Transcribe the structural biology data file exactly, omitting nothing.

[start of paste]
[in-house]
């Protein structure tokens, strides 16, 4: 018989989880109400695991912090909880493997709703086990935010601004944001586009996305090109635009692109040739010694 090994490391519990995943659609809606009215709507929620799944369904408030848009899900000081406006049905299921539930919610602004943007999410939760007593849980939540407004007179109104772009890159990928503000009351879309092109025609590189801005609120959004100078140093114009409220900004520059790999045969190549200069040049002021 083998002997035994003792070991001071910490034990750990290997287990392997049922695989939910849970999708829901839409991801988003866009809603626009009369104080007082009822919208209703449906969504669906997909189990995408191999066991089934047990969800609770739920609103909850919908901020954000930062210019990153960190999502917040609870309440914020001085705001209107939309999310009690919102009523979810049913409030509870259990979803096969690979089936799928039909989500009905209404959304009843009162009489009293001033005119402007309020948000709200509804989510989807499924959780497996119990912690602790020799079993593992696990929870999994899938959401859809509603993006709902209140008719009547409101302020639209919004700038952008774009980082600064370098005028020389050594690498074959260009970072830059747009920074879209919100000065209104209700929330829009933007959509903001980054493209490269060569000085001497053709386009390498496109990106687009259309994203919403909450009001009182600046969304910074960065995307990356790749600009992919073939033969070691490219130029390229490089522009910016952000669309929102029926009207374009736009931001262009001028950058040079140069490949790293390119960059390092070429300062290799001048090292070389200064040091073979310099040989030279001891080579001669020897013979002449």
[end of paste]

[in-house]
């Protein structure tokens, strides 16, 4: 018989989880109400695991912090909880493997709703086990935010601004944001586009996305090109635009692109040739010694 090994490391519990995943659609809606009215709507929620799944369904408030848009899900000081406006049905299921539930919610602004943007999410939760007593849980939540407004007179109104772009890159990928503000009351879309092109025609590189801005609120959004100078140093114009409220900004520059790999045969190549200069040049002021 083998002997035994003792070991001071910490034990750990290997287990392997049922695989939910849970999708829901839409991801988003866009809603626009009369104080007082009822919208209703449906969504669906997909189990995408191999066991089934047990969800609770739920609103909850919908901020954000930062210019990153960190999502917040609870309440914020001085705001209107939309999310009690919102009523979810049913409030509870259990979803096969690979089936799928039909989500009905209404959304009843009162009489009293001033005119402007309020948000709200509804989510989807499924959780497996119990912690602790020799079993593992696990929870999994899938959401859809509603993006709902209140008719009547409101302020639209919004700038952008774009980082600064370098005028020389050594690498074959260009970072830059747009920074879209919100000065209104209700929330829009933007959509903001980054493209490269060569000085001497053709386009390498496109990106687009259309994203919403909450009001009182600046969304910074960065995307990356790749600009992919073939033969070691490219130029390229490089522009910016952000669309929102029926009207374009736009931001262009001028950058040079140069490949790293390119960059390092070429300062290799001048090292070389200064040091073979310099040989030279001891080579001669020897013979002449």